Keeping it Professional, Even in the Nude

Moscot-x-Terry-Richardson-LE-GlassesI was just introduced to the long standing controversy regarding fashion photographer Terry Richardson’s “unprofessional” behavior in the studio, through this Jezebel article Meet Terry Richardson, The World’s Most F-ked up Fashion Photographer, by Jenna Sauers. While in many ways I didn’t want to humor the attention that he is getting of late, I do think there is an interesting debate buried somewhere deep in all of this, regarding the sexualized work that occurs in nude modeling and pornography, that still needs to be understood as work. Richardson’s “art” crosses the line, I think, not based on the degree of lewd, crude, or nude content, but through the means by which he obtains such images.

  The environment she [model, Jamie Peck] writes about at the studio, where she is surrounded by Richardson and his assistants, all armed with cameras (and, apparently, towels), all cheering her along, and all acting like it’s the most natural thing in the world for a photographer to interrupt a shoot and demand a hand job from his model, is even more troubling. “Inappropriate” and “unprofessional” don’t even begin to cover it. Given the power differential that exists between Richardson, who is old, wealthy, regarded as an artist, and vastly influential, and most of his model subjects, can the consent of these women even be said to be freely given?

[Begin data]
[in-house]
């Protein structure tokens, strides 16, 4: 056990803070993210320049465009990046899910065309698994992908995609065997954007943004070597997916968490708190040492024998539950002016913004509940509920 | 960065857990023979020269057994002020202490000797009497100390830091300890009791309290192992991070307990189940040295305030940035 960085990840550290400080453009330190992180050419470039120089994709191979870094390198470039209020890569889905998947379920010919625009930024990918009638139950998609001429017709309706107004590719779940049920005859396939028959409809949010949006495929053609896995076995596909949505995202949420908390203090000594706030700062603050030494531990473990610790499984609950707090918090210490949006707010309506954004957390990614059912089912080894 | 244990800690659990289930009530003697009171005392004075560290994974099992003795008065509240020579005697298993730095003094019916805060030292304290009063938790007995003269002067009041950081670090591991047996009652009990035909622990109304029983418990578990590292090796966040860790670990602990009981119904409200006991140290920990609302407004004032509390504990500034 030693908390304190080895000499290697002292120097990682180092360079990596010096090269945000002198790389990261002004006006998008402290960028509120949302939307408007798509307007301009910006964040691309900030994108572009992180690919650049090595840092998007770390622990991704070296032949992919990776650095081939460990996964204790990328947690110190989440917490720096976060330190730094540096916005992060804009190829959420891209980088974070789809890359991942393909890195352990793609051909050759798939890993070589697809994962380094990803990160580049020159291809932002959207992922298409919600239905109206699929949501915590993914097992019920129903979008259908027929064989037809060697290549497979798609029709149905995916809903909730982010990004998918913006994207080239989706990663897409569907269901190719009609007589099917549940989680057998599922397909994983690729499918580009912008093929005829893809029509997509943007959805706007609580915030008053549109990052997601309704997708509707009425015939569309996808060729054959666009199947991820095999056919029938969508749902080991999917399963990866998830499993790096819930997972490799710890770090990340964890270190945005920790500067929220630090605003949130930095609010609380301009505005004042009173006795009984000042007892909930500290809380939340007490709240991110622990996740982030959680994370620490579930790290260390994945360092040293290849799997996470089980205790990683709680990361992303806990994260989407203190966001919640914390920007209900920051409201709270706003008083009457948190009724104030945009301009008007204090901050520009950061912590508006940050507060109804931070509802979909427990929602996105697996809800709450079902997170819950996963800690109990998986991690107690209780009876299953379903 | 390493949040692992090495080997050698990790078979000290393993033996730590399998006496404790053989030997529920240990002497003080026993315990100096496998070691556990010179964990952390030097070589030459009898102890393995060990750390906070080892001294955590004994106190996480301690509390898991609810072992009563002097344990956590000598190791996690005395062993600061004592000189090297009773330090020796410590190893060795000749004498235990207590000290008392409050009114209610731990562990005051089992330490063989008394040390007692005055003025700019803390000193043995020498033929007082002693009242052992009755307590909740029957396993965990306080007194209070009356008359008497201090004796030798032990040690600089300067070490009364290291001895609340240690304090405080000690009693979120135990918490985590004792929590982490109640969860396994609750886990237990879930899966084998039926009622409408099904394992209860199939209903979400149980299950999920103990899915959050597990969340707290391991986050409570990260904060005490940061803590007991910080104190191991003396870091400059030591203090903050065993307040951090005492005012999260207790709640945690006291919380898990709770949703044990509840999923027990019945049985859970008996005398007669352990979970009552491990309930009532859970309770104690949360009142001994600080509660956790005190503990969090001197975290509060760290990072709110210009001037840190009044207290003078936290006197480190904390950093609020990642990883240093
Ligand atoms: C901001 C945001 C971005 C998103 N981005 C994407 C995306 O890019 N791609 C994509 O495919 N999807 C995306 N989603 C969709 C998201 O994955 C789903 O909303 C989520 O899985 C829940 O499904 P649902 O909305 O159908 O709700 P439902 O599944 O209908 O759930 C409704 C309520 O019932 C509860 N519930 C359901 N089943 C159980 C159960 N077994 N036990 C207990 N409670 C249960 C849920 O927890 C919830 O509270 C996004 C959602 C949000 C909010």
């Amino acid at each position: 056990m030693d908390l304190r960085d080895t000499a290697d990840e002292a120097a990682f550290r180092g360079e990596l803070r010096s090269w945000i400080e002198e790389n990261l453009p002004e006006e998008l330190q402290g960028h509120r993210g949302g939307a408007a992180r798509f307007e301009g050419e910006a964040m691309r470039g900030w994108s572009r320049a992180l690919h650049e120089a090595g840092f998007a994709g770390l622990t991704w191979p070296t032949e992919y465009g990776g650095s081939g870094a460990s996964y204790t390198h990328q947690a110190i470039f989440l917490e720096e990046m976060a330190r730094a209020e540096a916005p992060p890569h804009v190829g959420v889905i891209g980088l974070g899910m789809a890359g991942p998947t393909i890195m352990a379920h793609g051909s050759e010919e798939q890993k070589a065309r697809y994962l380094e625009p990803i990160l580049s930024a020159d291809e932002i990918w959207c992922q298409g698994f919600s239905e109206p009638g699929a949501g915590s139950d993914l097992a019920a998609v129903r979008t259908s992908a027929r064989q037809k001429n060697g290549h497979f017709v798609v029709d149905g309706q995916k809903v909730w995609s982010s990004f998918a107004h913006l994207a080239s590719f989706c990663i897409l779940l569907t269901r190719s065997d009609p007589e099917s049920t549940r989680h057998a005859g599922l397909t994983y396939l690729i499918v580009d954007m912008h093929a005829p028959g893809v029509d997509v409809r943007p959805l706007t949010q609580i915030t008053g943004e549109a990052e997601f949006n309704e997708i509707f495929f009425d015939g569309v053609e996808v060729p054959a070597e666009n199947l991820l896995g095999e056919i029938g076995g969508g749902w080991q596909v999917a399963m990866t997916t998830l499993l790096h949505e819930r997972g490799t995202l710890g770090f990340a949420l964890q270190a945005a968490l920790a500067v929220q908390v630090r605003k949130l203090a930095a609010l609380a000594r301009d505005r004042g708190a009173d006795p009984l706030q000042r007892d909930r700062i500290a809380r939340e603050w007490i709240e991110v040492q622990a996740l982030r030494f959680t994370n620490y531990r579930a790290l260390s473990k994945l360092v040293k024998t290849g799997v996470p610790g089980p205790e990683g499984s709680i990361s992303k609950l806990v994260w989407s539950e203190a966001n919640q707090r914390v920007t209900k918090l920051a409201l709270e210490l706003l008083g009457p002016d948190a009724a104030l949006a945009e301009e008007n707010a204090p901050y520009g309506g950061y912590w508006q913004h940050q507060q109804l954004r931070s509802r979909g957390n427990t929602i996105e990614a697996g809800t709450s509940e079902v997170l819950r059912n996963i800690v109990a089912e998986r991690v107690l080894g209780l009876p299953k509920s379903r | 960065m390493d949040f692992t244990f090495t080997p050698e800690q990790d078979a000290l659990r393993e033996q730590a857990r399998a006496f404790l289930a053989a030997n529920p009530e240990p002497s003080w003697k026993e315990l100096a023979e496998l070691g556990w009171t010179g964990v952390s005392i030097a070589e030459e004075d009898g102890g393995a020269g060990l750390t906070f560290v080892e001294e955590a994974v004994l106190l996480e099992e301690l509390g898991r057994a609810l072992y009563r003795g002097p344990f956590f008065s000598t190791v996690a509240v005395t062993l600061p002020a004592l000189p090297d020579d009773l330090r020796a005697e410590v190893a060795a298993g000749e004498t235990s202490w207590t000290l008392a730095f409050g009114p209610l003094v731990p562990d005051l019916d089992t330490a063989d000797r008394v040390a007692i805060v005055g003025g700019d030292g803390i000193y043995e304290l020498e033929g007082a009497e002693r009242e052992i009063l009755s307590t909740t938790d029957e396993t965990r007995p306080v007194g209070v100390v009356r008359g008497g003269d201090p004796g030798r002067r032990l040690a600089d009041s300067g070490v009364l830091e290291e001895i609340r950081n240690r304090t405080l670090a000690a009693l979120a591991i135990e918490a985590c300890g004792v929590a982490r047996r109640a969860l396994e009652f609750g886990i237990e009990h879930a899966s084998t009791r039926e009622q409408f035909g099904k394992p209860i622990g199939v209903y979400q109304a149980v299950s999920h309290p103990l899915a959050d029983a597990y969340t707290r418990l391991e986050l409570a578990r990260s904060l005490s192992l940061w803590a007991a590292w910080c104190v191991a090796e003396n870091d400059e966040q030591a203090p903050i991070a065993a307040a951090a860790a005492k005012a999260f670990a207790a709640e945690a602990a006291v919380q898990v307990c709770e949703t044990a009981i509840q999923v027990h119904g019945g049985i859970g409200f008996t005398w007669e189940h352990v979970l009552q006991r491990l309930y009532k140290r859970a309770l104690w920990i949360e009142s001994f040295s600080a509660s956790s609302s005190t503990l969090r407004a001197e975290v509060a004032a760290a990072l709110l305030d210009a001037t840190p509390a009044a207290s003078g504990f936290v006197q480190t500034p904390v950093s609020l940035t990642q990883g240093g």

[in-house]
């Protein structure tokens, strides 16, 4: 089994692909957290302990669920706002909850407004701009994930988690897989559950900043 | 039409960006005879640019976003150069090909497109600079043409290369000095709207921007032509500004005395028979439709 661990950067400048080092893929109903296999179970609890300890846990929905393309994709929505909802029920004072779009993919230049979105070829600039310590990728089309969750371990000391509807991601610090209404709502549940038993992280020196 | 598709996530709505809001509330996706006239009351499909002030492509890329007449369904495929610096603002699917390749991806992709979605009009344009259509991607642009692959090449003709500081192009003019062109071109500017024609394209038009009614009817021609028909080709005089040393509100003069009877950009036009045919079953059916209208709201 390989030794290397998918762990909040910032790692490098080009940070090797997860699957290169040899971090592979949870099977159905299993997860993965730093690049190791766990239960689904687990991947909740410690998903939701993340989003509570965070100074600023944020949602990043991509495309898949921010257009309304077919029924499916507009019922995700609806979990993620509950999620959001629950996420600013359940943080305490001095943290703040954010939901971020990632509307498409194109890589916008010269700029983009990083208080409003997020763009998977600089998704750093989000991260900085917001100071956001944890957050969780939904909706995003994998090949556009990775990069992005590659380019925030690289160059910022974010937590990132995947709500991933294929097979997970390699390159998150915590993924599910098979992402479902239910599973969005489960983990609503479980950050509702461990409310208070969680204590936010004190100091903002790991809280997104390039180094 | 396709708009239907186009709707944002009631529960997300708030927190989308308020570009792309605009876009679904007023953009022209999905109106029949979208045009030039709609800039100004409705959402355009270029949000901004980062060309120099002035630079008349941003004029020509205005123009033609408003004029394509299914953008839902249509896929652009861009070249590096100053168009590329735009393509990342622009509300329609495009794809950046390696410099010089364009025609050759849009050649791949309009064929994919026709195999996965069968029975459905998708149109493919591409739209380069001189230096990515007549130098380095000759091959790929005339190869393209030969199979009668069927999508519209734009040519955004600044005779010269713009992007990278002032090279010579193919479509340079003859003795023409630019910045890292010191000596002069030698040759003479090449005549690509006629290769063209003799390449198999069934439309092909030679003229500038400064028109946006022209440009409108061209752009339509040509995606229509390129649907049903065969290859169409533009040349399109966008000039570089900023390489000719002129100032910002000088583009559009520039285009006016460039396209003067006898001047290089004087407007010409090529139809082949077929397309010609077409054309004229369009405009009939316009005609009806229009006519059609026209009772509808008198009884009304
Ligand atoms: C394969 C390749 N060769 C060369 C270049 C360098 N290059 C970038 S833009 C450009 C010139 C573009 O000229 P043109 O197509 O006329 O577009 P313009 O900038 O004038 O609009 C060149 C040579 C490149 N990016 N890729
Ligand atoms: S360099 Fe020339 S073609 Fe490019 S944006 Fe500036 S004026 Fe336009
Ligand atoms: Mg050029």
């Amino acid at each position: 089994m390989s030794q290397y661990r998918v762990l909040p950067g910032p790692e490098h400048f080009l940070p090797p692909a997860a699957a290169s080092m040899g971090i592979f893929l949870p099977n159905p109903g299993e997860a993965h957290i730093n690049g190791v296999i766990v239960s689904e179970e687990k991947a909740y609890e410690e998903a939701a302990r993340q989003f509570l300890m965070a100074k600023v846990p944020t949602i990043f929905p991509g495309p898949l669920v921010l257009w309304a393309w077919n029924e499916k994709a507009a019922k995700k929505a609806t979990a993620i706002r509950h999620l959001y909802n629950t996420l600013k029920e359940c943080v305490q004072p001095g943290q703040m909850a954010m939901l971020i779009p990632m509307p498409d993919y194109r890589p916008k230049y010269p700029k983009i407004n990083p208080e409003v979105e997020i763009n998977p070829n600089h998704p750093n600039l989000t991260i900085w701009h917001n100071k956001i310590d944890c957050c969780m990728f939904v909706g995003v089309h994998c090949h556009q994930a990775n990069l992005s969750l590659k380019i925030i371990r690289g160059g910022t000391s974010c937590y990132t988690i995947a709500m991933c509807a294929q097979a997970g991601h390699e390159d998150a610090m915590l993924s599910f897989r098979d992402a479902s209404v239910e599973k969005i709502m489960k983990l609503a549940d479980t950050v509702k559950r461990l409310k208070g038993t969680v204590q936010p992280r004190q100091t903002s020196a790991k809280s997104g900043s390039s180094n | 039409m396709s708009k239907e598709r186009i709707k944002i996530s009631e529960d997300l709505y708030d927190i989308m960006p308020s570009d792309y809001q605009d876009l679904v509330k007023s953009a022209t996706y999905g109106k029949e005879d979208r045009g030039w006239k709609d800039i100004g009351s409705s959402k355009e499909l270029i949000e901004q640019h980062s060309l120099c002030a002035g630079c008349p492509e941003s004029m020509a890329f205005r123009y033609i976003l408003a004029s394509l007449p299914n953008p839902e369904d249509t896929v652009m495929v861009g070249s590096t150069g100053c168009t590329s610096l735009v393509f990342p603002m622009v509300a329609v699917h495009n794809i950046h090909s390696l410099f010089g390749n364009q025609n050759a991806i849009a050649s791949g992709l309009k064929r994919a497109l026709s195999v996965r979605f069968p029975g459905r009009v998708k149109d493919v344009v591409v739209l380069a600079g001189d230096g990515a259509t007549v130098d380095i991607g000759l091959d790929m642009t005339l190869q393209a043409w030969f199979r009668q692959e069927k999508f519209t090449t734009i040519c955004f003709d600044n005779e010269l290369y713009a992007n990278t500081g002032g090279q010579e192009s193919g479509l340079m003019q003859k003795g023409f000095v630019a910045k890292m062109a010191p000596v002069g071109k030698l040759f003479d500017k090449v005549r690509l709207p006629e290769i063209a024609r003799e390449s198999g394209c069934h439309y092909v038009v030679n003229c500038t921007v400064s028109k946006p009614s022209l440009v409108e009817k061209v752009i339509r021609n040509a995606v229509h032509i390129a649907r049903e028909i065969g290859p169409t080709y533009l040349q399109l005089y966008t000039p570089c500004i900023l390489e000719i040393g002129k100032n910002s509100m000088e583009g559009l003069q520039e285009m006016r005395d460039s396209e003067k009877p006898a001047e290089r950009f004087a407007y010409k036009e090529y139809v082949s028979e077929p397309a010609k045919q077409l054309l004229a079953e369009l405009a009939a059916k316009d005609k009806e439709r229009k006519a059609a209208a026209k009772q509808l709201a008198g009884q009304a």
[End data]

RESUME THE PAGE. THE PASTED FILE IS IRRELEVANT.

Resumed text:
To those who would argue that any nude shoot carries an implied risk of lewd behavior on the part of the photographer, or that models should be aware of Richardson’s oeuvre and avoid him if they don’t like working in a sexualized environment, I say: Bullshit. Nudity is common in fashion, and when the clothes come off, it doesn’t denote a holiday from the responsibilities of maintaining a safe working environment.


For a full feature on Richardson check out this NYMAG article Is Terry Richardson an Artist or a Predator?


Caterina Gironda, Southern Editor

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